What Do You Get Back From the Scanning Service?
Once again, a review of photo scanning services reveals that many will just send you a DVD of your new digital photos, whilst other companies offer online image review so you can organise them before they are put on DVD Apart from a DVD with your photos, several companies will give you your own web page for photo sharing and archiving your images. It’s handy insurance against accidental loss.
Scanning your photos, 35mm slides and negatives, done properly will preserve your family photos forever and give them new life so you can share and enjoy them with today’s generation. Still, be sure you review several scanning companies prior to shipping off your family photos.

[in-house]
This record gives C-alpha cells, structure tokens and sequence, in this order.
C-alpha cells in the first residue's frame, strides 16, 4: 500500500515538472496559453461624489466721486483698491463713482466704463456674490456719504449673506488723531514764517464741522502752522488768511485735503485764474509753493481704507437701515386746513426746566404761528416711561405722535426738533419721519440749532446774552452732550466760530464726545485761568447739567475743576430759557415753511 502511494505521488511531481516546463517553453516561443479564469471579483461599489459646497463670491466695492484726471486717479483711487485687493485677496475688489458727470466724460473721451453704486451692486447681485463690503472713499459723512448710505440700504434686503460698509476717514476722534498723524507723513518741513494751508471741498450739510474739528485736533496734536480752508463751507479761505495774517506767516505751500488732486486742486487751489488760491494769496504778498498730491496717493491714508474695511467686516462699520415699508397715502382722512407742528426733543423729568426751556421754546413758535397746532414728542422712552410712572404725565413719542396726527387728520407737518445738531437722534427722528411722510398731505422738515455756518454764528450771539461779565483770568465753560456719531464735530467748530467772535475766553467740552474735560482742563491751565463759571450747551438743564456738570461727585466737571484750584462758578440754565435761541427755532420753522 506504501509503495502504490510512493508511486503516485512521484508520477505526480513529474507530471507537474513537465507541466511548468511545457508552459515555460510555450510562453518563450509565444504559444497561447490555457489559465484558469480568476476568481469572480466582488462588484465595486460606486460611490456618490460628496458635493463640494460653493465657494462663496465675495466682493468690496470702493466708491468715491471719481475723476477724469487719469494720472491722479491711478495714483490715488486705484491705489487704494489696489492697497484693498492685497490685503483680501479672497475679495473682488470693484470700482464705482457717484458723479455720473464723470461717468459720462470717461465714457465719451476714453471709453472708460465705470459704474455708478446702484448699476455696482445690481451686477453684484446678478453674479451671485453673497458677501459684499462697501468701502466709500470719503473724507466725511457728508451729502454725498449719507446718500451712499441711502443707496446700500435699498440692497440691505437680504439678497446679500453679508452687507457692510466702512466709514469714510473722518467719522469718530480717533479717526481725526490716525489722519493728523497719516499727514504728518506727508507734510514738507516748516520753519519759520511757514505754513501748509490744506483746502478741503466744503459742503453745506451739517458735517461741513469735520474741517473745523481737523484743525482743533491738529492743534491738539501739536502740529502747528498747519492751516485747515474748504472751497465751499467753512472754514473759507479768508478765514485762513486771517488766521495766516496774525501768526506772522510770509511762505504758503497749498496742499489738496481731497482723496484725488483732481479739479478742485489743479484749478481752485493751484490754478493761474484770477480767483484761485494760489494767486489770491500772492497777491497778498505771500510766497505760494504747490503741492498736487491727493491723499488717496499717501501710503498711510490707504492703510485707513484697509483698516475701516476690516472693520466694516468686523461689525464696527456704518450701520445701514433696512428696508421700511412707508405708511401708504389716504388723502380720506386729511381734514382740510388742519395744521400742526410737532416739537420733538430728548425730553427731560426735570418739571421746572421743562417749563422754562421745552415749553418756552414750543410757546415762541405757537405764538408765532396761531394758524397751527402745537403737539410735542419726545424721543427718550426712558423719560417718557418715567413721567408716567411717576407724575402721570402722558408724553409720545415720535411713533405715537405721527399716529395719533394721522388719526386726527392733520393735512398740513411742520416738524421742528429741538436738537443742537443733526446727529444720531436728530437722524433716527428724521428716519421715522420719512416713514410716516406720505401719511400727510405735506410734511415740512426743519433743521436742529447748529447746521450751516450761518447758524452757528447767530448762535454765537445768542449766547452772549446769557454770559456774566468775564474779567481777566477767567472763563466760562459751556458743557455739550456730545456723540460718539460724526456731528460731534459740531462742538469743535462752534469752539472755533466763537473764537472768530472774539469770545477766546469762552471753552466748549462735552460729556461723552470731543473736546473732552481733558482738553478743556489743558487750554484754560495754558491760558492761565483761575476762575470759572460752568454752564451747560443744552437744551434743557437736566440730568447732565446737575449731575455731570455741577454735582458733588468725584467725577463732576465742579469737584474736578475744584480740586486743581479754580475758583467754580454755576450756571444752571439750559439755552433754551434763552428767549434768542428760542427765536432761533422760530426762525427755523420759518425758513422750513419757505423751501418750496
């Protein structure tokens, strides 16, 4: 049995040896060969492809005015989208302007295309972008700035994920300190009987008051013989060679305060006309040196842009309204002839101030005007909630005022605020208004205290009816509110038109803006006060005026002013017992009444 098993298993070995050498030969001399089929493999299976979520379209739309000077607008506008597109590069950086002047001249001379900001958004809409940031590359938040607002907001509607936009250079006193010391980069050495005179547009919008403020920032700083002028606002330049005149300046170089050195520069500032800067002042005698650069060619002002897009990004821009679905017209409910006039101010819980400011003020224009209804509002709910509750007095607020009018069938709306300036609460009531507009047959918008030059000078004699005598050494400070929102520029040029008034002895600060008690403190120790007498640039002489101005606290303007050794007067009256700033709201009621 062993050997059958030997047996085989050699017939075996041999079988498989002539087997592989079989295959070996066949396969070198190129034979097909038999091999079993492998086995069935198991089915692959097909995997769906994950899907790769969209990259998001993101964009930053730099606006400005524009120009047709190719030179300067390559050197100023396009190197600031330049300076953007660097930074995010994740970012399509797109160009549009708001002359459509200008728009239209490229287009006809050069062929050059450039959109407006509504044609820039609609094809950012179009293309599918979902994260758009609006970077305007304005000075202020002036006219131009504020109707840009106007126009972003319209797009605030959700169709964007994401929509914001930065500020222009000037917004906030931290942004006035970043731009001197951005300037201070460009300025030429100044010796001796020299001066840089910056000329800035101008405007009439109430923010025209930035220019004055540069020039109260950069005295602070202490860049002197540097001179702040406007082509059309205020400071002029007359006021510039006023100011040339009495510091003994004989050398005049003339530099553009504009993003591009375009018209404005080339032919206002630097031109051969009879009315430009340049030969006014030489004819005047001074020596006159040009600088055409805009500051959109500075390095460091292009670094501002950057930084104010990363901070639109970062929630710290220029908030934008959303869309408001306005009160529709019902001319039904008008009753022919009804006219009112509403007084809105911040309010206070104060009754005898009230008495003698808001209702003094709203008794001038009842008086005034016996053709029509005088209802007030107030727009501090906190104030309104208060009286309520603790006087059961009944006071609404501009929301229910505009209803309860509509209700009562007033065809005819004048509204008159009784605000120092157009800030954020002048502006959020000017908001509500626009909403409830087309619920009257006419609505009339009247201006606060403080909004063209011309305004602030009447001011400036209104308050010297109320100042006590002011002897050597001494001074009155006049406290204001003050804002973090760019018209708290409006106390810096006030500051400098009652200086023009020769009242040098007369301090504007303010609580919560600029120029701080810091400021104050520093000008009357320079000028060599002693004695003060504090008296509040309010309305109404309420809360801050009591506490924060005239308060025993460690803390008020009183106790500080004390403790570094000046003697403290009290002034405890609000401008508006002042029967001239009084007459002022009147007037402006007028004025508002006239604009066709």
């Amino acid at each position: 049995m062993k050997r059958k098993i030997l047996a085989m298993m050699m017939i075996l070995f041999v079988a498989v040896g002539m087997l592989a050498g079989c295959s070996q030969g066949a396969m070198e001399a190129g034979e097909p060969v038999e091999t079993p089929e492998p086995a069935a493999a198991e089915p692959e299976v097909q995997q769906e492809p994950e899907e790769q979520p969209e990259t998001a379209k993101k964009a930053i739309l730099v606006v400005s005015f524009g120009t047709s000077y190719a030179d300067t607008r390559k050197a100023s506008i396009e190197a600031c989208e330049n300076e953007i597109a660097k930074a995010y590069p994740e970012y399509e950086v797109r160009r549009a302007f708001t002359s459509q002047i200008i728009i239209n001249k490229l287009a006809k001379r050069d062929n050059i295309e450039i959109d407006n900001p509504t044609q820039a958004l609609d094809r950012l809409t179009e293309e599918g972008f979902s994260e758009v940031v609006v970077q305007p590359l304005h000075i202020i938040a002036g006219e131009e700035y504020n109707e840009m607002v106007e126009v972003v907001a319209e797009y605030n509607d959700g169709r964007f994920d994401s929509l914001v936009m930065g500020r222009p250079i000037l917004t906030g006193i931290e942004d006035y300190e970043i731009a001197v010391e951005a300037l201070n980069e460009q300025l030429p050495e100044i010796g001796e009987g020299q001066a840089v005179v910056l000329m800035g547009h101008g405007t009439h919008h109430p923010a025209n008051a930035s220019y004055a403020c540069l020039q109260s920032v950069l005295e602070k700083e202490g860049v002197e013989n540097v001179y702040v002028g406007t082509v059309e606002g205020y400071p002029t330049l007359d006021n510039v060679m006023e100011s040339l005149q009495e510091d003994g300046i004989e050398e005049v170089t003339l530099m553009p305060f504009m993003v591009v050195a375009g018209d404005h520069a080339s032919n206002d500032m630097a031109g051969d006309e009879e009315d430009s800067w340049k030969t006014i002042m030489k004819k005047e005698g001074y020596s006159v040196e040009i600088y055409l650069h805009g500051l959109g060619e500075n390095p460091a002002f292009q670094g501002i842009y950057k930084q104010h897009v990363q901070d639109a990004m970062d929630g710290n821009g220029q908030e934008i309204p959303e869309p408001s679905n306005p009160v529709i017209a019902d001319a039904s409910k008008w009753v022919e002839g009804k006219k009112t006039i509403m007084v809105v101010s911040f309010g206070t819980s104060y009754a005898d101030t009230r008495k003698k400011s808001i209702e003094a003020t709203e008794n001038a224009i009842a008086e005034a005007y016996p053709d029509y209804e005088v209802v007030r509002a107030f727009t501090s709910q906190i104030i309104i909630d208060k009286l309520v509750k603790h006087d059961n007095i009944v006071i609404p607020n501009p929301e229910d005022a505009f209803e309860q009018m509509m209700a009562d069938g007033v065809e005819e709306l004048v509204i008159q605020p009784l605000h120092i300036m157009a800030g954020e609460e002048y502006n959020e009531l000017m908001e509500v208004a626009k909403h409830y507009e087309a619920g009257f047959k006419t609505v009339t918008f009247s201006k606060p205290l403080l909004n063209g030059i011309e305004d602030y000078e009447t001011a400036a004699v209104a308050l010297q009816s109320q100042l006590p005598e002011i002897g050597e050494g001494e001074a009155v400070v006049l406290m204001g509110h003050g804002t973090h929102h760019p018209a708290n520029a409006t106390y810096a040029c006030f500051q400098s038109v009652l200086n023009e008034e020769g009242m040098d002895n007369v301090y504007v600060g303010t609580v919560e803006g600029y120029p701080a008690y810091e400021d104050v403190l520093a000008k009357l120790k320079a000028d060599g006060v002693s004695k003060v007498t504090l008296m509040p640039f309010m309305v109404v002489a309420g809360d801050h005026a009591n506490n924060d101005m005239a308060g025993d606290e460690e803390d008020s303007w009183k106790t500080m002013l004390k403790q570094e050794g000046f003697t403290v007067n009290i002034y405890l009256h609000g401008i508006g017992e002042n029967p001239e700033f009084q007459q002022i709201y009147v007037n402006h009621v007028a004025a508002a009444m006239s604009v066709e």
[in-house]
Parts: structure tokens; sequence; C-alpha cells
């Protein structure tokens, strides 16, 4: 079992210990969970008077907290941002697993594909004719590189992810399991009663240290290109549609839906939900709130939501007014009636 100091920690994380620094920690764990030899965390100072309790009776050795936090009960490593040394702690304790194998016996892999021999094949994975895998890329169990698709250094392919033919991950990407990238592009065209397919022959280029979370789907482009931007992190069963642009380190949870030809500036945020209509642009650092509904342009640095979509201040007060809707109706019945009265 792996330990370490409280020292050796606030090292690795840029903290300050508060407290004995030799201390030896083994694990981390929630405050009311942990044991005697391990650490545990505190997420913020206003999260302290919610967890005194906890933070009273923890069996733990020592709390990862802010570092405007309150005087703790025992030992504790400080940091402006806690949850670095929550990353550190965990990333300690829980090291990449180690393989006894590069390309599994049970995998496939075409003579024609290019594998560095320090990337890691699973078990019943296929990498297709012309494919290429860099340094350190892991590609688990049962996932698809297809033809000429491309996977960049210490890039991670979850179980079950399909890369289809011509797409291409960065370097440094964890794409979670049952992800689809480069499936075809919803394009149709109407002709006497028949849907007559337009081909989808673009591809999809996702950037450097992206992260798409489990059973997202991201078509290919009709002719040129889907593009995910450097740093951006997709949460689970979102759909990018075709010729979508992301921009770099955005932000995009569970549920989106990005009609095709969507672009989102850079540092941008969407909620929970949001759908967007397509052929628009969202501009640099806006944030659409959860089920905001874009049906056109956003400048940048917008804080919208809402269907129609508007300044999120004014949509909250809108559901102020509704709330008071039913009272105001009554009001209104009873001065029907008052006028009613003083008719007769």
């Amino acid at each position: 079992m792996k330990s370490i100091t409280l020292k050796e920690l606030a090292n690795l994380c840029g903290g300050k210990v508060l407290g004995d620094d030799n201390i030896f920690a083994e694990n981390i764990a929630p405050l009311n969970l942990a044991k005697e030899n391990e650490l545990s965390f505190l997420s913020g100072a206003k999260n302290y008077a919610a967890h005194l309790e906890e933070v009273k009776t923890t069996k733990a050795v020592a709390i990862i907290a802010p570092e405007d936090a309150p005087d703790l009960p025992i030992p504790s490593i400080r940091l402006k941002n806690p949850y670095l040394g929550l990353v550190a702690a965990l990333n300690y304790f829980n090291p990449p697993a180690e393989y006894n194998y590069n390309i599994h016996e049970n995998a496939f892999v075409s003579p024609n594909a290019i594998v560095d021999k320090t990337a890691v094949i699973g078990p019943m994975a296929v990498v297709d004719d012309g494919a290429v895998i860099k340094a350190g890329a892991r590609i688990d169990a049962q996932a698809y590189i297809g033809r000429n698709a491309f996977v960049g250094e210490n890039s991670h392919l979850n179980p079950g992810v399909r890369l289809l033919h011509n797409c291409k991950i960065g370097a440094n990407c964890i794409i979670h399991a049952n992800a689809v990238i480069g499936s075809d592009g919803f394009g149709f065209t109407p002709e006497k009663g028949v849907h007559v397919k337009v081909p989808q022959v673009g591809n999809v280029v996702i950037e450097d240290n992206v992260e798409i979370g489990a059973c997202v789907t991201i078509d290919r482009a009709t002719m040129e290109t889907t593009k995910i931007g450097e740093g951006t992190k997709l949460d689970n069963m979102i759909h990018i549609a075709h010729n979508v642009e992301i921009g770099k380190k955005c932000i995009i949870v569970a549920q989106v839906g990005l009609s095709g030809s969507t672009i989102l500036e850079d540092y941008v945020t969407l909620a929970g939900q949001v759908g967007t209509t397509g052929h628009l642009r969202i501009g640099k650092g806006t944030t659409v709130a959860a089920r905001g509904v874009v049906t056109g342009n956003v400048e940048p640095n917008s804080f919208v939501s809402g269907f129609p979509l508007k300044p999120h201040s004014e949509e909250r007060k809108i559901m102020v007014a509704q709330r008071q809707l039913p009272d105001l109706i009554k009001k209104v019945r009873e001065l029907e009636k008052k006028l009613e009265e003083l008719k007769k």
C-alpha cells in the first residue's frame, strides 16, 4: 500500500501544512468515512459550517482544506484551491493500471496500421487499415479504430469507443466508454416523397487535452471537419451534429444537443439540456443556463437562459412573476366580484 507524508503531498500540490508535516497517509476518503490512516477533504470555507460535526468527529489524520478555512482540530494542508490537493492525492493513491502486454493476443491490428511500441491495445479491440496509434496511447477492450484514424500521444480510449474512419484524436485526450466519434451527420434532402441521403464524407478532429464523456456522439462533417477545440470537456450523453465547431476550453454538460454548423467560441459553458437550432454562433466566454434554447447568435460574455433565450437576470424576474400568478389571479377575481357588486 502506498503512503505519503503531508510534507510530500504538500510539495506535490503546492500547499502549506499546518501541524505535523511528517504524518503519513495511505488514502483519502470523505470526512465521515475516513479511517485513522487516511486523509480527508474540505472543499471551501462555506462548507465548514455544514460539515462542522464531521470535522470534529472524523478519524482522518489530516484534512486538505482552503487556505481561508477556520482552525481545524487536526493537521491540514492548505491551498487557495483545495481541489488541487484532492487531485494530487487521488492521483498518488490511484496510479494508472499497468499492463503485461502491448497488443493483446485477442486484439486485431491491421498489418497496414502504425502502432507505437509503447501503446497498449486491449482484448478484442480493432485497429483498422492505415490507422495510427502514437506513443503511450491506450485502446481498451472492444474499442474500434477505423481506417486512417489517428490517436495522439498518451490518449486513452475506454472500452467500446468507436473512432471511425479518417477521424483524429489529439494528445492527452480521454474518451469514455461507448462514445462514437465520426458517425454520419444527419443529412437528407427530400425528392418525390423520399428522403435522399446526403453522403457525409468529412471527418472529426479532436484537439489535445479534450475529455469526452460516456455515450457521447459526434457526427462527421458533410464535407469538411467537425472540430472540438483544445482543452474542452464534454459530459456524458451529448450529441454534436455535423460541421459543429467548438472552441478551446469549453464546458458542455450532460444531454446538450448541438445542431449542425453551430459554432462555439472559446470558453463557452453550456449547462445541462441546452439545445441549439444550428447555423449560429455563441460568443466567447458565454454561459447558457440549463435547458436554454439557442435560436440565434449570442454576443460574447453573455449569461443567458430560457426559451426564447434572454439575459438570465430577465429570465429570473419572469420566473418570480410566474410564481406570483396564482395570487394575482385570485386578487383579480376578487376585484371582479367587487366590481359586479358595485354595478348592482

PHOTOS REUNITED is the only UK Image Scanning Service that offers door-to-door tracked collection service and guarantees that all photos are handled and scanned in the UK!

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Thursday, 15 December 2011

Merry Christmas!


Saturday, 3 December 2011

Keeping analogue memories in a digital age

BBC Click 

"The death of a loved one is often traumatic and emotional for those left behind. After the initial shock there are reams of paperwork to attend to as well as wills, bills and property to sort out"

"But today's elderly generation has left an additional responsibility to its offspring - the preservation of cine films, slides and negatives - all of which became especially popular with young families in the 1960s"

Ian Hardy has found this out personally and he reports on how collecting and converting everything to digital, presents some challenges.